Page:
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Statement About Nominating Major General Herbert B. Crosby as a Commissioner of the District of Columbia.

February 05, 1930

THE PRESIDENT said:

"After Major General Crosby has retired and thus become a civilian, I shall nominate him as one of the Commissioners of the District of Columbia. He has been a resident of the District for the past 7 years and has been much interested in its progress. He accepts only at my urgent request.

"I have consulted a number of leading citizens who consider with me that the District will be glad to secure a man of such outstanding national distinction in its service. General Crosby will have under his direction the police, fire, and traffic services. He does not wish to become presiding Commissioner, and prefers to devote himself to these particular branches. His headship of these departments will be assurance of just support and leadership to the men in these services. It will be a guarantee to both the official and unofficial residents of the District and especially to the Nation at large that the Capital of the Nation will be free of organized crime."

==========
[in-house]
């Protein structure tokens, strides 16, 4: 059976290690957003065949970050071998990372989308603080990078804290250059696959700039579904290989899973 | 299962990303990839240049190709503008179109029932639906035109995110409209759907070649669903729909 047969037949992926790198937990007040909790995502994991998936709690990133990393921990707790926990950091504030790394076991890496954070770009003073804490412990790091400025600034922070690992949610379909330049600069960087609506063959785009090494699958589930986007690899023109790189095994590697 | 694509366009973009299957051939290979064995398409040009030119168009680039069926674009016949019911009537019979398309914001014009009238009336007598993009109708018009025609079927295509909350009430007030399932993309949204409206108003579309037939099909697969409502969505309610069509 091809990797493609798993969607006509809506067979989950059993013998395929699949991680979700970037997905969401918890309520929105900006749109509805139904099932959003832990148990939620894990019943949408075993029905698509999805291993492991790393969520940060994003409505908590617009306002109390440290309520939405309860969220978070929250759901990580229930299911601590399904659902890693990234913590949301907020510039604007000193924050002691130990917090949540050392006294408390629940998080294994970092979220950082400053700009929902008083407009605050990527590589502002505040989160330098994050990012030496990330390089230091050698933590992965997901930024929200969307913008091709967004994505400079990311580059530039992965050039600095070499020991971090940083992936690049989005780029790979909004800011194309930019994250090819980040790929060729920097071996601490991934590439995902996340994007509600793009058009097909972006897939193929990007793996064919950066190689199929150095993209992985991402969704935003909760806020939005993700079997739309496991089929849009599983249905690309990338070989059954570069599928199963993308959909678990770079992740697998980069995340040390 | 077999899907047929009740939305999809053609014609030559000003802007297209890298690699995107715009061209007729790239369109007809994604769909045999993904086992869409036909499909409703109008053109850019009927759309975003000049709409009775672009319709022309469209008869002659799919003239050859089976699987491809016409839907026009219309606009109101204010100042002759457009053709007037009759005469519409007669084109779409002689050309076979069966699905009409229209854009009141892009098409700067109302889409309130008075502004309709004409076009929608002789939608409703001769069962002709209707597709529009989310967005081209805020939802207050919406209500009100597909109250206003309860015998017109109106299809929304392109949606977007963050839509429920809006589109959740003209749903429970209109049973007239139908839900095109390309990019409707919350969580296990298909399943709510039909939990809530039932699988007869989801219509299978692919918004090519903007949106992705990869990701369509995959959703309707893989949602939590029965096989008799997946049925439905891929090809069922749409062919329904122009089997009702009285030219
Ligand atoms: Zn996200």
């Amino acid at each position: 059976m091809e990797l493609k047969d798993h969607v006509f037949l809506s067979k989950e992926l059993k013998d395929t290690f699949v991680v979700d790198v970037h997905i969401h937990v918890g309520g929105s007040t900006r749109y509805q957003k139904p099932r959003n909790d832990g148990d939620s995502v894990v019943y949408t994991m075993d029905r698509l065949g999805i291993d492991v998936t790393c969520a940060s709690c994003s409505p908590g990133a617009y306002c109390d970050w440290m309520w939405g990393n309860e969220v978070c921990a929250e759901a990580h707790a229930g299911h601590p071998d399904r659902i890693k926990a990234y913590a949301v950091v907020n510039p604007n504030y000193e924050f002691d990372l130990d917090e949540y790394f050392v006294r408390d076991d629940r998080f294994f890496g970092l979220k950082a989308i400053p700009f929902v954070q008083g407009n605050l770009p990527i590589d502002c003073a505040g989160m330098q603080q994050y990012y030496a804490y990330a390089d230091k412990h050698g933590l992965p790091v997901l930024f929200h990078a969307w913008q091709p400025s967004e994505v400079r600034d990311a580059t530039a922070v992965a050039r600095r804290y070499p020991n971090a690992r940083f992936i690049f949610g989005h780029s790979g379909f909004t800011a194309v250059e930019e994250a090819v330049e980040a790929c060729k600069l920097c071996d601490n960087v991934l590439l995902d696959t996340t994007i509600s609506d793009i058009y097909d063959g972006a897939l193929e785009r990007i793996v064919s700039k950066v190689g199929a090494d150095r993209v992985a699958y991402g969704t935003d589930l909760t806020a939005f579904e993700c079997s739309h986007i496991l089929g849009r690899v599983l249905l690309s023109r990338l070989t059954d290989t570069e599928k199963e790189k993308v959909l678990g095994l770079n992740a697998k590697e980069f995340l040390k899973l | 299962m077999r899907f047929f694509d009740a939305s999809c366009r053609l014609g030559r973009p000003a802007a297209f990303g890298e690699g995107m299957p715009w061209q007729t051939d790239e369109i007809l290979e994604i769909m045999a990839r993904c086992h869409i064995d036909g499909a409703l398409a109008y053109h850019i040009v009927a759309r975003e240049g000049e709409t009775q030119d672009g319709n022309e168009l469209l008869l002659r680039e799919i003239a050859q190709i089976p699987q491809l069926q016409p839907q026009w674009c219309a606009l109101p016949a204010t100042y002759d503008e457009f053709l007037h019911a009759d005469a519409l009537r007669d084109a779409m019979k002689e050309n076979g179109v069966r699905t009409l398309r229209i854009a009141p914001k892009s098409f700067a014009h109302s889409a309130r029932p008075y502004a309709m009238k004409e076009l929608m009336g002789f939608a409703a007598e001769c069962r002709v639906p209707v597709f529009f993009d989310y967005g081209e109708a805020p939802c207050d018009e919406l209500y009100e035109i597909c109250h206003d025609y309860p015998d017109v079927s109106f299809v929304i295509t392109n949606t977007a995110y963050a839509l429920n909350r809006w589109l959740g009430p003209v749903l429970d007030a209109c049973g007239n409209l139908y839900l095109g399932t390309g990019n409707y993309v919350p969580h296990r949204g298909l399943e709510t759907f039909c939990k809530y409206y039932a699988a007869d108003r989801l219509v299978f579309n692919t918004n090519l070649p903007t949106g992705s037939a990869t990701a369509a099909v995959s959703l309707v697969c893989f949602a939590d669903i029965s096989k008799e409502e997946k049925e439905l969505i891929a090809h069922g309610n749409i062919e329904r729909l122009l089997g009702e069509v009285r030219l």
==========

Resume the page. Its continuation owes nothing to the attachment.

Note: Major General Crosby's retirement as Chief of Cavalry, United States Army, was effective on March 30, 1930.

On March 21, the President nominated Major General Crosby and Luther H. Reichelderfer to be Commissioners of the District of Columbia. On the same day, the White House released biographical data on the two nominees.

Herbert Hoover, Statement About Nominating Major General Herbert B. Crosby as a Commissioner of the District of Columbia. Online by Gerhard Peters and John T. Woolley, The American Presidency Project https://www.presidency.ucsb.edu/node/211253

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